JESSE HAGOPIAN: I’m in Pétionville, just outside of Port-au-Prince, Haiti. We were staying at a hotel here when the earthquake hit. Fortunately, me and my son and my wife, who are all here, we’re fine. We’re untouched by the damage. Our hotel room was completely destroyed, but we weren’t injured at all. But unfortunately, tens of thousands of people have been injured and have lost their homes. It’s just a catastrophic scene.
We had one nurse at our hotel, so he was out front helping people who were coming in who were injured. When word got out that there was a nurse at our hotel, people just started bringing their injured family members to the hotel. I was deputized by the nurse to help in whatever way I could. So he would tell me where a broken bone was, and I had to learn on the sly how to make a splint.
The injuries that we saw over the last two days have just been horrific. It’s hard to describe. I was working on a boy who his father was there speaking in Creole, so we were trying to get a good translation, but basically what he explained was that their house collapsed, and he got out, but his son was trapped under the rubble. But he could — his son could still yell, and they spent all night trying to find him, and finally they dug him out, and they brought him to our hotel, because there was one nurse at our hotel. You knw, most of the hospitals are totally over capacity, and so the fact that there was one nurse was a huge draw to people. So he brought his son here and was barely breathing, and we worked. He had a head injury. His bone was sticking out of his leg. And we worked with the bed sheets that we’d stripped from the hotel and ripped into four-inch-long strips to wrap around his head and his leg to wrap a splint on, but he died right there today in front of us and had to be just carried off.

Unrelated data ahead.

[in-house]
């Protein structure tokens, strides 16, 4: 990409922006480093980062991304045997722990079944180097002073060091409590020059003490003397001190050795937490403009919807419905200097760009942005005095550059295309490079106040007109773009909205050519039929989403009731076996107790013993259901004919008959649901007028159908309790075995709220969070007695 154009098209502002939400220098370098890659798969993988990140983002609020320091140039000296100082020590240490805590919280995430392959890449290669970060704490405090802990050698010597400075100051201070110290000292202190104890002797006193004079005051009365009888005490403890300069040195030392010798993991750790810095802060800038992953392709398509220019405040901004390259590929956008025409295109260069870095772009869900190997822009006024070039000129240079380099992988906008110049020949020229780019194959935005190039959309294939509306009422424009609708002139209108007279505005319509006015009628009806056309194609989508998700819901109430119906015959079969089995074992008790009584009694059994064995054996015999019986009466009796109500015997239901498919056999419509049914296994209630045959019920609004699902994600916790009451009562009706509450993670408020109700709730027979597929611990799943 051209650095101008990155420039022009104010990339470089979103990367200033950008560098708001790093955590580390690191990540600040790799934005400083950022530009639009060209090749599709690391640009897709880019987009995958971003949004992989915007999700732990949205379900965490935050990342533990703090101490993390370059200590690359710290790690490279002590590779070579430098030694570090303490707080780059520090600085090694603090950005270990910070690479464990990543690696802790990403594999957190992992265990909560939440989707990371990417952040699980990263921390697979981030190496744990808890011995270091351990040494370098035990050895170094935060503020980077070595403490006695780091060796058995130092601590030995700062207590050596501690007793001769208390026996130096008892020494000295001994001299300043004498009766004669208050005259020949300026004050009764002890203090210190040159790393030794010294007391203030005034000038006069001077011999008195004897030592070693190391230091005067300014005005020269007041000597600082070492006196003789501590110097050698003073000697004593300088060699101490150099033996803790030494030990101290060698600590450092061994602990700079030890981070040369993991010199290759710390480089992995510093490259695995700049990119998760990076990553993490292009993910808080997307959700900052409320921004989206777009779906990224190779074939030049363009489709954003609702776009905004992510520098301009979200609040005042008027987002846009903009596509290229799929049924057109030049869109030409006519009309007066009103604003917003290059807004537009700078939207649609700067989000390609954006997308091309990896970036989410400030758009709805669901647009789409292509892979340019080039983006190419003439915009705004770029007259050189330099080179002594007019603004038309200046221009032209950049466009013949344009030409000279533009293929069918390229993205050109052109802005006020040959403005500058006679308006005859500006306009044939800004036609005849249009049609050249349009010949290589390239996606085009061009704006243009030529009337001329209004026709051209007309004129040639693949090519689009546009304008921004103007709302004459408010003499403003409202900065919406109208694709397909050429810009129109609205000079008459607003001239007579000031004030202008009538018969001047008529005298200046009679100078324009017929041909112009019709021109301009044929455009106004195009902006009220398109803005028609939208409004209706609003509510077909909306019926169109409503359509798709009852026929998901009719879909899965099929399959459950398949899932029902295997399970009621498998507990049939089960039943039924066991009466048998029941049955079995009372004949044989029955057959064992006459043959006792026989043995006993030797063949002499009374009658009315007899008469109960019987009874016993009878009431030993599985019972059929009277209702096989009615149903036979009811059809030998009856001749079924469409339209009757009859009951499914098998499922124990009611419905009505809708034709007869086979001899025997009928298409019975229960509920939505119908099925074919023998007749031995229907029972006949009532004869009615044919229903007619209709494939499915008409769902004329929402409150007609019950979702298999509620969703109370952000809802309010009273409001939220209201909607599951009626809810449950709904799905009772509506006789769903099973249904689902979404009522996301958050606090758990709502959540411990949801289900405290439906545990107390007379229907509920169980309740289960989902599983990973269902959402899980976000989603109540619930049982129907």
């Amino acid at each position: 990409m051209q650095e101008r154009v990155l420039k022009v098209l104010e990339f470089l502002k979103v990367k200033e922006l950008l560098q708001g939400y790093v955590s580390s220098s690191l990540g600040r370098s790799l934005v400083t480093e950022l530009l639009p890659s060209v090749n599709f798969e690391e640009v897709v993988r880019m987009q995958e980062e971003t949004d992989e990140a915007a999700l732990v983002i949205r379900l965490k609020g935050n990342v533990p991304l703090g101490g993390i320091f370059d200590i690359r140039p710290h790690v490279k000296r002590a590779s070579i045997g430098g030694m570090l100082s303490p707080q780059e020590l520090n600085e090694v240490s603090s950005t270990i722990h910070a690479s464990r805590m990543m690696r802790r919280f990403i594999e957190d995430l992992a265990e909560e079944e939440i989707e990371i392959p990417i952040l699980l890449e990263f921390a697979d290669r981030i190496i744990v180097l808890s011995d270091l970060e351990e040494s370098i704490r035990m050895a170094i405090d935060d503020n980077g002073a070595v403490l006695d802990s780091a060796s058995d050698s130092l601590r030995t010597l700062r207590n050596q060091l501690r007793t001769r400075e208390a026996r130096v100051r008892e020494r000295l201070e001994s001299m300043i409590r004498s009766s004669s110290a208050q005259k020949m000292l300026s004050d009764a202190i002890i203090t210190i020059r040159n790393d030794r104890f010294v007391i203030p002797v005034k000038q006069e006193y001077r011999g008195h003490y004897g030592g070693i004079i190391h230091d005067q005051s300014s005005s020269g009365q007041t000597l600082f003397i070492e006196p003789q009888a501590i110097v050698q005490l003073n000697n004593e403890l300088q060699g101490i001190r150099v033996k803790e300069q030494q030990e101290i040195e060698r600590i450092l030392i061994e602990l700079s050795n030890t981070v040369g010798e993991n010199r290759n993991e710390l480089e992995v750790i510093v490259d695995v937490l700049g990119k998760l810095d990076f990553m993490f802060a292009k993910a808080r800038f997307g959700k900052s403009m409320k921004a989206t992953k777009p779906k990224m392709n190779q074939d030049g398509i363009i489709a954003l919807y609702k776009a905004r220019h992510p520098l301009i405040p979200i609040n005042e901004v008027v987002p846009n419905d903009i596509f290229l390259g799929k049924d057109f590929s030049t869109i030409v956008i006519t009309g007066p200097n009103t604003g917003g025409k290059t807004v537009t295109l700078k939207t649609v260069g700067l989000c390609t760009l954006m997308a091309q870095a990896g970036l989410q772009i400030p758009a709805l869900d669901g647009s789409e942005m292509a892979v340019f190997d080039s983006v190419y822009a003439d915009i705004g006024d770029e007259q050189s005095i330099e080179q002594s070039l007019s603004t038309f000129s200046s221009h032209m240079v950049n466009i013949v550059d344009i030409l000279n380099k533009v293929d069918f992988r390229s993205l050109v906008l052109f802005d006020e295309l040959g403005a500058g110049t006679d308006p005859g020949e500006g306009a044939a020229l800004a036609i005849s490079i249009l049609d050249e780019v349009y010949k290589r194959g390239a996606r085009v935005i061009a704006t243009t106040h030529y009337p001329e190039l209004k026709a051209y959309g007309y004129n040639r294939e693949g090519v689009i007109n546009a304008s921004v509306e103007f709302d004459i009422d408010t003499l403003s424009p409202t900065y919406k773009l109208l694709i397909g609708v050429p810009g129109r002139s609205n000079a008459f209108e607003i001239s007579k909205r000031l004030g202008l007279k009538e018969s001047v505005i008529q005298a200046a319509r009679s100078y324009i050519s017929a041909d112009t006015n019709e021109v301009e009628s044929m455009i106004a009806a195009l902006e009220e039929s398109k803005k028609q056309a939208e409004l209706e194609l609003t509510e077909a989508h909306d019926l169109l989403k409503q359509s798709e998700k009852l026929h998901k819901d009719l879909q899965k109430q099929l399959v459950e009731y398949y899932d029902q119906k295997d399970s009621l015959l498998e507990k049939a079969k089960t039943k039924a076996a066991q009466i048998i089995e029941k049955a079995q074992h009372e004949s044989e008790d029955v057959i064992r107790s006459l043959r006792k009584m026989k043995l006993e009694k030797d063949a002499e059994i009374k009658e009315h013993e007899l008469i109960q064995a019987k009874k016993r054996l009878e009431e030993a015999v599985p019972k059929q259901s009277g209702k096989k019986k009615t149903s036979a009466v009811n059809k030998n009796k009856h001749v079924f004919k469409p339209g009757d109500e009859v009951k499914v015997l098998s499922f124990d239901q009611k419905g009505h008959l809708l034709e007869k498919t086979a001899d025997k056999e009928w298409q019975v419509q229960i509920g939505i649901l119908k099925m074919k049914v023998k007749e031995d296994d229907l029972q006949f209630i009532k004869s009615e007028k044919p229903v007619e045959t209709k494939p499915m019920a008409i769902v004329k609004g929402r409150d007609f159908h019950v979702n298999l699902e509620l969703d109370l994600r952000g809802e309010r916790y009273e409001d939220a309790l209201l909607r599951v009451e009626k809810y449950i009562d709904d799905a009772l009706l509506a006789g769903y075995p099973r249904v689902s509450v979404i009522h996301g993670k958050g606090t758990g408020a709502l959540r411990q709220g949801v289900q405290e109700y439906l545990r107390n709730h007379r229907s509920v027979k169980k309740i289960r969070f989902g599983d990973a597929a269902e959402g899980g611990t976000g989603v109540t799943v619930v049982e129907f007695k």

The injuries just kept coming all day long — head injuries, people with multiple broken legs, people catatonic who couldn’t speak. Everybody is asking for medicine. You know, we don’t have basic — we don’t have Advil. We didn’t have gauze. We don’t have hydrogen peroxide. Like, it was one nurse and me, who happened to be a guest at this hotel because my wife is doing HIV work in the country. I happened to be there to help this nurse, but I have no medical training, and I just had to do whatever he explained to me to do.
Too many people had sheets over them and notes, because they were dead. And if you go through the streets, you can just — you can hear. What’s really eerie is the sound of just screaming, which is constant. I can hear it right now. It’s just people either singing and praying or just really loud screams. And there’s been a lot of tremors over the last two days, so when the earth shakes again, much more mildly, people start to scream again. So it’s a really eerie sound.
AMY GOODMAN: That’s American Jesse Hagopian, who had gone with his wife and child to Haiti just a few weeks ago — his wife is an HIV educator — speaking to us from Haiti.